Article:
Moscato Passito-Produced with 100% Moscato grapes
Never have I ever... tasted a cake that tasted so delicious. So I took another slice. And then I realized it wasn't perhaps the cake but the wine. So I drank more wine.
A few such rounds and there was neither any of that cake 🍰 left nor a drop of that wine 🥂.🤗
Pairing a dessert 🍰 with an artisanal dessert wine may often feel like an unnecessary luxury.
But if you pair it right, it will deliciously change your eating of desserts for ever♾. That much is certain.
(If you are into calorie counting, well, you might want to consider fasting for a day before reading any further 😅🍷).
Moscato Passito from @tenutailfalchetto featured here, is one such wine 🥂
Produced with 100% Moscato grapes. from the extraordinary terroir of Ciombi estate that lends the structure and intensity, this is Moscato in all its glory.
The steep slopes facing South help these grapes reach the perfect ripeness.
The best Moscato grapes in the Ciombi estate are selected and left to wilt on the vine for about thirty days. These grapes are then picked and fermented and the finished wine rests for one year in little French oak barrels and a further six months in the bottle.
The result is an extremely elegant, rich, intense dessert wine with flavours of crushed flowers, melon and apricot. Goes really really well with sweet desserts and cheese but also with foie gras.
(Remember the golden rule, 🎗📏 the sweetness of the wine needs to be more than the sweetness of the dessert).
Once you do,
Never will you ever...feel like having that dessert without a bottle of a delicious dessert wine again.
(To the calorie conscious, I am beginning to think it might actually optimise your dessert 🍮🎂🍩 intake 🤔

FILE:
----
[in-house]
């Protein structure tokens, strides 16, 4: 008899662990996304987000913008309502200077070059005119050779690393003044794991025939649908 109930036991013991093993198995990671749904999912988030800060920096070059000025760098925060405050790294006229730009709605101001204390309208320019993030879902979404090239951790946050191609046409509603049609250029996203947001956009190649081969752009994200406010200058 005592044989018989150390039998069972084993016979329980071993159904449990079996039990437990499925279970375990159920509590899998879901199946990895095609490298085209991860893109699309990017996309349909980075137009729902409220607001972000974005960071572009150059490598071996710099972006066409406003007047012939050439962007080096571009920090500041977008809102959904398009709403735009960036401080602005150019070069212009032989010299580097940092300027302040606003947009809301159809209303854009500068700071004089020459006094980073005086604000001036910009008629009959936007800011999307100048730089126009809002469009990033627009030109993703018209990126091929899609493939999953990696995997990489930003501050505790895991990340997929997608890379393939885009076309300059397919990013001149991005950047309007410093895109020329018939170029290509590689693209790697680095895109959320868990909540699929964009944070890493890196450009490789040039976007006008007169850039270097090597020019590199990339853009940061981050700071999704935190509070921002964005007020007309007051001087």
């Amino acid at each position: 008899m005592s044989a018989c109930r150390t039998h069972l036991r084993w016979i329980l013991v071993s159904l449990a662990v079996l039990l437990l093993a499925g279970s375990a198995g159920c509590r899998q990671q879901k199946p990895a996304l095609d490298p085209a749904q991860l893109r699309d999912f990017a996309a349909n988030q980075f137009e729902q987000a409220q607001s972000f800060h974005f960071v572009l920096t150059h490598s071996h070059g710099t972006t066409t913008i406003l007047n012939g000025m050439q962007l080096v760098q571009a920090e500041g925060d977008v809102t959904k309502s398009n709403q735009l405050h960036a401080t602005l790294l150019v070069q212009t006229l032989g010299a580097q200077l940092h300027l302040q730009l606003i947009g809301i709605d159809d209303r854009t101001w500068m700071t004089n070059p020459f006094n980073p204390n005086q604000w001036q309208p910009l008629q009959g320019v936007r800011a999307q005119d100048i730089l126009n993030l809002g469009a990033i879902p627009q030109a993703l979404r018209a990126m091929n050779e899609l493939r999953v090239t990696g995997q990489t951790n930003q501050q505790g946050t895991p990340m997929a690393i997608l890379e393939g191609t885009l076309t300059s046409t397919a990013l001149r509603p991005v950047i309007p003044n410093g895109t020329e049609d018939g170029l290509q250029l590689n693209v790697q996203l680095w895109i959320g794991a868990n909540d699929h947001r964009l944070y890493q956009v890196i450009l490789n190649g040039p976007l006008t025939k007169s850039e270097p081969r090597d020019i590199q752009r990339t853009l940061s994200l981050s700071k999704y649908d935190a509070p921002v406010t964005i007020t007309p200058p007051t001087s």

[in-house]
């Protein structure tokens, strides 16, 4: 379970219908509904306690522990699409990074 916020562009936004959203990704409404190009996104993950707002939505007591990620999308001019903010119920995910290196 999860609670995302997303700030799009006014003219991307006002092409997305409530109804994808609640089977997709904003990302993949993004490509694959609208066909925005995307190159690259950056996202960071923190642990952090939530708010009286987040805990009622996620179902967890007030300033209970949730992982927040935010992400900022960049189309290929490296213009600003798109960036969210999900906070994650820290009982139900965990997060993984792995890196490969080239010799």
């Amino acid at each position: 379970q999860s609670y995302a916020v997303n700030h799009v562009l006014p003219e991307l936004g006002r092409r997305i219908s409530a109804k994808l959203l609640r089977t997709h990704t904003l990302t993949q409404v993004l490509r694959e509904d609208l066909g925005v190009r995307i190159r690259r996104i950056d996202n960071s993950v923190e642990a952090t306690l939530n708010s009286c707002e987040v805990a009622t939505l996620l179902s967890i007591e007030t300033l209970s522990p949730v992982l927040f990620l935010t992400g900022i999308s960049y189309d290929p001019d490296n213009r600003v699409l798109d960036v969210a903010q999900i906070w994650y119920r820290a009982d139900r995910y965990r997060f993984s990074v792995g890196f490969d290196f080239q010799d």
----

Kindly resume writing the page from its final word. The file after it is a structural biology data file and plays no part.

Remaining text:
This beautiful half at $35 (Normally $42/-)
Moscato - a sweet wine worth revisiting
Who hasn't heard of Moscato? Considering the no of bottles and labels that line up the supermarket shelves one can't be faulted to wonder if there really is anything artisanal left in a Moscato? That it has it's own DOCG (Italian wine classification for place, grape, yield and region guaranteed by tasting) in Moscato d'Asti is almost lost in translation 🤔
Moscato is a victim of it's own success in some ways. While it took Italy 🇮🇹 to the world, 🌍 it wasn't as lucky as its other illustrious Italian siblings from other regions in achieving a more exalted status.
Moscato, which originates from the Moscato d'Asti region is not just a sweet, frizzy beverage but a real serious effort in the hands of artisanal vintners such as @tenutailfalchetto -a family of farmers 🚜🧺 dedicated to vines and wine for four generations with the first bottles of Moscato coming in as early as 1940.
Grown and lovingly tendered in vineyards 🌿 and wineries, the wines are enjoyable and meant to be drunk young, but are not without their moments of glory.
Pair them right with a semi sweet dessert (remember the golden rule- the sweetness of the wine must exceed the sweetness of the dessert) or pour one as an accompaniment to some breakfast and the Moscato will sing.
Moscato's birthplace is in Northern Italy's Piedmont region in the town of Asti and some surrounding provinces. Better known as Moscato d'Asti, these are v different from the basic Moscato produced and sold liberally worldwide or Asti Spumante, it's another Italian cousin.
With alcohol of under 6%, and a flavor profile of pear, melon, green apples and citrus fruit, a couple of 🥂 with breakfast will perk you up for the day!
The Ciombo and Tenuta del Fant aren't just an easy drinking sweet wine, but something much much more pleasurable, a real conversation starter.
If you think you have 'outgrown' the Moscato then we encourage you to give these two lovely bottles a go. It would be like rekindling an old passion.
The wines have earned some serious fame with the Ciombo from Il Falchetto earning Tre Bicchieri from Gambero Rosso a few times over.
Now at a delicious $29 ($25 for 6)
Wine Scholar, seller of quality wines that reflect the terroir and the passion of the winemaker. Love to share a glass of great wine.